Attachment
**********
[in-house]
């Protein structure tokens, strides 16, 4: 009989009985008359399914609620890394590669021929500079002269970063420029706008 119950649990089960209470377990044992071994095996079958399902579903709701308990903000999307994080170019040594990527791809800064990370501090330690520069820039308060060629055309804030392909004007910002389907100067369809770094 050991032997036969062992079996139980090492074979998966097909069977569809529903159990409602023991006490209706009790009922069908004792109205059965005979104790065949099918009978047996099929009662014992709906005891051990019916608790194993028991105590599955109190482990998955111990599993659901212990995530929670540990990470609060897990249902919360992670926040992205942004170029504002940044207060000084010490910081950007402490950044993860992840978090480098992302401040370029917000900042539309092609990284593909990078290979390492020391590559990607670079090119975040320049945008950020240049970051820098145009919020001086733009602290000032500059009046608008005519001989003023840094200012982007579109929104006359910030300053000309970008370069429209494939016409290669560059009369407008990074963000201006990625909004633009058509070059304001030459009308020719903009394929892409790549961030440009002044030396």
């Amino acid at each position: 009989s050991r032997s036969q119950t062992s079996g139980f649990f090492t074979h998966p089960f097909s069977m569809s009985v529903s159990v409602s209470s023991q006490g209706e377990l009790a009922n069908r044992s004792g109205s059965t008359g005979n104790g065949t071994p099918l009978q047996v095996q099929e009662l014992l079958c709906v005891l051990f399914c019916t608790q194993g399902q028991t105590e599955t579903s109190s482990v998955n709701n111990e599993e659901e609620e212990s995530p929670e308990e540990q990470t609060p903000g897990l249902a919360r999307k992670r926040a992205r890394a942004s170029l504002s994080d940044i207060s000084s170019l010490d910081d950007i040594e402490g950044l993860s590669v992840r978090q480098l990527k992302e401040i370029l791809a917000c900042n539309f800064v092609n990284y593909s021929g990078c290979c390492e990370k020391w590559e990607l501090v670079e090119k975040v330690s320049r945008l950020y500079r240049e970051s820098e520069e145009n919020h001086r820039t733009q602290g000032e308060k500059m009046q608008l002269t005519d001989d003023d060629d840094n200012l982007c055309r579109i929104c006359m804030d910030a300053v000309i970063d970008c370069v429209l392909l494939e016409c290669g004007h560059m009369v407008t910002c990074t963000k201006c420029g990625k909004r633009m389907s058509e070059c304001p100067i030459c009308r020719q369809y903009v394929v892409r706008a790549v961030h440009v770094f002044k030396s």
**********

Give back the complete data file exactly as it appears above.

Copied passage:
[in-house]
């Protein structure tokens, strides 16, 4: 009989009985008359399914609620890394590669021929500079002269970063420029706008 119950649990089960209470377990044992071994095996079958399902579903709701308990903000999307994080170019040594990527791809800064990370501090330690520069820039308060060629055309804030392909004007910002389907100067369809770094 050991032997036969062992079996139980090492074979998966097909069977569809529903159990409602023991006490209706009790009922069908004792109205059965005979104790065949099918009978047996099929009662014992709906005891051990019916608790194993028991105590599955109190482990998955111990599993659901212990995530929670540990990470609060897990249902919360992670926040992205942004170029504002940044207060000084010490910081950007402490950044993860992840978090480098992302401040370029917000900042539309092609990284593909990078290979390492020391590559990607670079090119975040320049945008950020240049970051820098145009919020001086733009602290000032500059009046608008005519001989003023840094200012982007579109929104006359910030300053000309970008370069429209494939016409290669560059009369407008990074963000201006990625909004633009058509070059304001030459009308020719903009394929892409790549961030440009002044030396």
């Amino acid at each position: 009989s050991r032997s036969q119950t062992s079996g139980f649990f090492t074979h998966p089960f097909s069977m569809s009985v529903s159990v409602s209470s023991q006490g209706e377990l009790a009922n069908r044992s004792g109205s059965t008359g005979n104790g065949t071994p099918l009978q047996v095996q099929e009662l014992l079958c709906v005891l051990f399914c019916t608790q194993g399902q028991t105590e599955t579903s109190s482990v998955n709701n111990e599993e659901e609620e212990s995530p929670e308990e540990q990470t609060p903000g897990l249902a919360r999307k992670r926040a992205r890394a942004s170029l504002s994080d940044i207060s000084s170019l010490d910081d950007i040594e402490g950044l993860s590669v992840r978090q480098l990527k992302e401040i370029l791809a917000c900042n539309f800064v092609n990284y593909s021929g990078c290979c390492e990370k020391w590559e990607l501090v670079e090119k975040v330690s320049r945008l950020y500079r240049e970051s820098e520069e145009n919020h001086r820039t733009q602290g000032e308060k500059m009046q608008l002269t005519d001989d003023d060629d840094n200012l982007c055309r579109i929104c006359m804030d910030a300053v000309i970063d970008c370069v429209l392909l494939e016409c290669g004007h560059m009369v407008t910002c990074t963000k201006c420029g990625k909004r633009m389907s058509e070059c304001p100067i030459c009308r020719q369809y903009v394929v892409r706008a790549v961030h440009v770094f002044k030396s």